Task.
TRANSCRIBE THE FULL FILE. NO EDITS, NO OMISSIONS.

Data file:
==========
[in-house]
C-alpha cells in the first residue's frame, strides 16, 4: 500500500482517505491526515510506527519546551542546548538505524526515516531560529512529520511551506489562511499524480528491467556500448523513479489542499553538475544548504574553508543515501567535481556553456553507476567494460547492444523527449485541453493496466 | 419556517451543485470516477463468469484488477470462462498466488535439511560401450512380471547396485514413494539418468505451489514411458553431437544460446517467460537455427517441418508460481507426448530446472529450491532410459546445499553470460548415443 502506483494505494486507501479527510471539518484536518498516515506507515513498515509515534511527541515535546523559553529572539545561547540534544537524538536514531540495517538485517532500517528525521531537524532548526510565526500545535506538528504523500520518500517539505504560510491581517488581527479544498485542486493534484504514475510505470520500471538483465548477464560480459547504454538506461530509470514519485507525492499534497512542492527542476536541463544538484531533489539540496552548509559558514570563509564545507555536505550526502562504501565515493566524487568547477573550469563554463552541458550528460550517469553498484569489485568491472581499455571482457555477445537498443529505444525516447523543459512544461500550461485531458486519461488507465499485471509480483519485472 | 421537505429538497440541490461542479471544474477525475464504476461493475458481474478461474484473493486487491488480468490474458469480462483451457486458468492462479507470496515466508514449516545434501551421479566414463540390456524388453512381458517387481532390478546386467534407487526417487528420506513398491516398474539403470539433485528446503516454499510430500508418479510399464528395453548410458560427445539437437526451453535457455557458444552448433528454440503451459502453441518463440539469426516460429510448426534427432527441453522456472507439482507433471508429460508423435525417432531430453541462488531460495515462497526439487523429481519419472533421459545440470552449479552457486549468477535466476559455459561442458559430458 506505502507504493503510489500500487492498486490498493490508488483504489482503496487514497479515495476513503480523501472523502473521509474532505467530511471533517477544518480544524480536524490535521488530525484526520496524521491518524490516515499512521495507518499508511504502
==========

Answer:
[in-house]
C-alpha cells in the first residue's frame, strides 16, 4: 500500500482517505491526515510506527519546551542546548538505524526515516531560529512529520511551506489562511499524480528491467556500448523513479489542499553538475544548504574553508543515501567535481556553456553507476567494460547492444523527449485541453493496466 | 419556517451543485470516477463468469484488477470462462498466488535439511560401450512380471547396485514413494539418468505451489514411458553431437544460446517467460537455427517441418508460481507426448530446472529450491532410459546445499553470460548415443 502506483494505494486507501479527510471539518484536518498516515506507515513498515509515534511527541515535546523559553529572539545561547540534544537524538536514531540495517538485517532500517528525521531537524532548526510565526500545535506538528504523500520518500517539505504560510491581517488581527479544498485542486493534484504514475510505470520500471538483465548477464560480459547504454538506461530509470514519485507525492499534497512542492527542476536541463544538484531533489539540496552548509559558514570563509564545507555536505550526502562504501565515493566524487568547477573550469563554463552541458550528460550517469553498484569489485568491472581499455571482457555477445537498443529505444525516447523543459512544461500550461485531458486519461488507465499485471509480483519485472 | 421537505429538497440541490461542479471544474477525475464504476461493475458481474478461474484473493486487491488480468490474458469480462483451457486458468492462479507470496515466508514449516545434501551421479566414463540390456524388453512381458517387481532390478546386467534407487526417487528420506513398491516398474539403470539433485528446503516454499510430500508418479510399464528395453548410458560427445539437437526451453535457455557458444552448433528454440503451459502453441518463440539469426516460429510448426534427432527441453522456472507439482507433471508429460508423435525417432531430453541462488531460495515462497526439487523429481519419472533421459545440470552449479552457486549468477535466476559455459561442458559430458 506505502507504493503510489500500487492498486490498493490508488483504489482503496487514497479515495476513503480523501472523502473521509474532505467530511471533517477544518480544524480536524490535521488530525484526520496524521491518524490516515499512521495507518499508511504502